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Major crypto projects at risk as Squarespace domain breach unfolds

Digital Forensics: Major crypto projects at risk as Squarespace domain breach unfolds Oluwapelumi Adejumo · 15 hours ago · 2 min read Security experts recommend that projects enhance their protection by enabling 2FA on Squarespace. 2 min read Updated: Jul. 12, 2024 at 10:09 pm UTC Cover art/illustration via CryptoSlate. [...]

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Norway recommends replacing SSL VPN to prevent breaches

Computer Forensic Expert Sewa todayJune 30, 2024

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Computer Forensics Company:

The Norwegian National Cyber Security Centre (NCSC) recommends replacing SSLVPN/WebVPN solutions with alternatives due to the repeated exploitation of related vulnerabilities in edge network devices to breach corporate networks.

The organization recommends that the transition be completed by 2025, while organizations subject to the ‘Safety Act’ or those in critical infrastructure should adopt safer alternatives by the end of 2024.

NCSC’s official recommendation for users of Secure Socket Layer Virtual Private Network (SSL VPN/WebVPN) products is to switch to Internet Protocol Security (IPsec) with Internet Key Exchange (IKEv2).

SSL VPN and WebVPN provide secure remote access to a network over the internet using SSL/TLS protocols, securing the connection between the user’s device and the VPN server using an “encryption tunnel.”

IPsec with IKEv2 secures communications by encrypting and authenticating each packet using a set of periodically refreshed ke

“The severity of the vulnerabilities and the repeated exploitation of this type of vulnerability by actors means that the NCSC recommends replacing solutions for secure remote access that use SSL/TLS with more secure alternatives. NCSC recommends Internet Protocol Security (IPsec) with Internet Key Exchange (IKEv2),” reads the NCSC announcement.

While the cybersecurity organization admits IPsec with IKEv2 isn’t free of flaws, it believes switching to it would significantly reduce the attack surface for secure remote access incidents due to having reduced tolerance for configuration errors compared to SSLVPN.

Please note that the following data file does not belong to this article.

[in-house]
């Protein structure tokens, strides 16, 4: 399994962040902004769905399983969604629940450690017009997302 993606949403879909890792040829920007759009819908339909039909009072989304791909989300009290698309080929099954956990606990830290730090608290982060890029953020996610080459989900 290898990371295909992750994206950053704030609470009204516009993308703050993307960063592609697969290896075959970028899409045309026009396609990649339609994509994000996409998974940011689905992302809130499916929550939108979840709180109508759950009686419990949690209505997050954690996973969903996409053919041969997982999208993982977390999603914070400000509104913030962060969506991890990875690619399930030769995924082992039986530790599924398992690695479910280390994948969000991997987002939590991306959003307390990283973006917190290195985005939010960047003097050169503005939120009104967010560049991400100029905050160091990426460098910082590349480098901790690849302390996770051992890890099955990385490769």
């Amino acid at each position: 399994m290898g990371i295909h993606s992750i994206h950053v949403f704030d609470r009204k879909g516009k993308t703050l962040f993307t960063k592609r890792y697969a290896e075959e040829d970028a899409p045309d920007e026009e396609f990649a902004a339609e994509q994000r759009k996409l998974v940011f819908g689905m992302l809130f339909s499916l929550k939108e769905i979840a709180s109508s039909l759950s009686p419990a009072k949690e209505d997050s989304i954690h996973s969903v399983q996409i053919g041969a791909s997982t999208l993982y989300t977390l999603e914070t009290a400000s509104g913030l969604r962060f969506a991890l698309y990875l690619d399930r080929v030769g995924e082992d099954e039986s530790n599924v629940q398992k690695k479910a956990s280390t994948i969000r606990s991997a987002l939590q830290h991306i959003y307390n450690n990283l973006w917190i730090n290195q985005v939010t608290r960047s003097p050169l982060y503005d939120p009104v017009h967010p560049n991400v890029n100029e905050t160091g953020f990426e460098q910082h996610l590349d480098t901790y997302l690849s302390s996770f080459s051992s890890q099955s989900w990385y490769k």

The proposed implementation measures include:

  • Reconfiguring existing VPN solutions or replacing them
  • Migrating all users and systems to the new protocol
  • Disabling SSLVPN functionality and blocking incoming TLS traffic
  • Using certificate-based authentication

Where IPsec connections are not possible, the NCSC suggests using 5G broadband instead.

Meanwhile, NCSC has also shared interim measures for organizations whose VPN solutions do not offer the IPsec with IKEv2 option and need time to plan and execute the migration.

These include implementing centralized VPN activity logging, strict geofencing restrictions, and blocking access from VPN providers, Tor exit nodes, and VPS providers.

Other countries have also recommended using IPsec over other protocols, including the USA and the UK.

Computer Forensics Company: An abundance of exploited SSLVPN flaws

Unlike IPsec, which is an open standard that most companies follow, SSLVPN does not have a standard, causing network device manufacturers to create their own implementation of the protocol.

However, this has led to numerous bugs discovered over the years in SSL VPN implementations from Cisco, Fortinet, and SonicWall that hackers actively exploit to breach networks.

As an example, Fortinet revealed in February that the Chinese Volt Typhoon hacking group exploited two FortiOS SSL VPN flaws to breach organizations, including a Dutch military network.

In 2023, the Akira and LockBit ransomware operations exploited an SSL VPN zero-day in Cisco ASA routers to breach corporate networks, steal data, and encrypt devices.

Earlier that year a Fortigate SSL VPN vulnerability was exploited as a zero-day against government, manufacturing, and critical infrastructure.

NCSC’s recommendations come after the organization recently alerted about an advanced threat actor exploiting multiple zero-day vulnerabilities in Cisco ASA VPNs used in critical infrastructure since November 2023.

Cisco disclosed the particular campaign as ‘ArcaneDoor,’ attributing it to the threat group tracked as ‘UAT4356’ or ‘STORM-1849,’ who gained unauthorized access to WebVPN sessions associated with the device’s SSL VPN services.

The attacks involved the exploitation of two zero-days, namely CVE-2024-20353 and CVE-2024-20359, which enabled the hackers to achieve authentication bypass, device takeover, and privilege elevation to administrative rights.

Although Cisco fixed the two vulnerabilities on April 24, the cybersecurity and networking equipment firm couldn’t identify how the threat actors initially gained access to the device.

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Written by: Sewa

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